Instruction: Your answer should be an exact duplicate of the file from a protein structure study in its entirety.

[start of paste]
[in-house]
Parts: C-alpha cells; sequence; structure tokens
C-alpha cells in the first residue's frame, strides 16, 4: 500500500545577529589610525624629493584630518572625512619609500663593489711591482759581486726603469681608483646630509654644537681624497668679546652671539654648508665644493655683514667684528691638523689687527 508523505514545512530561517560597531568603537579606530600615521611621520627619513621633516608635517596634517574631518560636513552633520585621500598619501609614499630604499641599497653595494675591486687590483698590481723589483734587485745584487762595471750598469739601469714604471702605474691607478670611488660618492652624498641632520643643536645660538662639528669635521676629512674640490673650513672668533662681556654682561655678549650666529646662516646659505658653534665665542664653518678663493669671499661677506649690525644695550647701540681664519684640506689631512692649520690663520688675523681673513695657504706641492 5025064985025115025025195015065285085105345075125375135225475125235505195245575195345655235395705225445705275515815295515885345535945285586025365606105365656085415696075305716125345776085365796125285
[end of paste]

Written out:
[in-house]
Parts: C-alpha cells; sequence; structure tokens
C-alpha cells in the first residue's frame, strides 16, 4: 500500500545577529589610525624629493584630518572625512619609500663593489711591482759581486726603469681608483646630509654644537681624497668679546652671539654648508665644493655683514667684528691638523689687527 508523505514545512530561517560597531568603537579606530600615521611621520627619513621633516608635517596634517574631518560636513552633520585621500598619501609614499630604499641599497653595494675591486687590483698590481723589483734587485745584487762595471750598469739601469714604471702605474691607478670611488660618492652624498641632520643643536645660538662639528669635521676629512674640490673650513672668533662681556654682561655678549650666529646662516646659505658653534665665542664653518678663493669671499661677506649690525644695550647701540681664519684640506689631512692649520690663520688675523681673513695657504706641492 5025064985025115025025195015065285085105345075125375135225475125235505195245575195345655235395705225445705275515815295515885345535945285586025365606105365656085415696075305716125345776085365796125285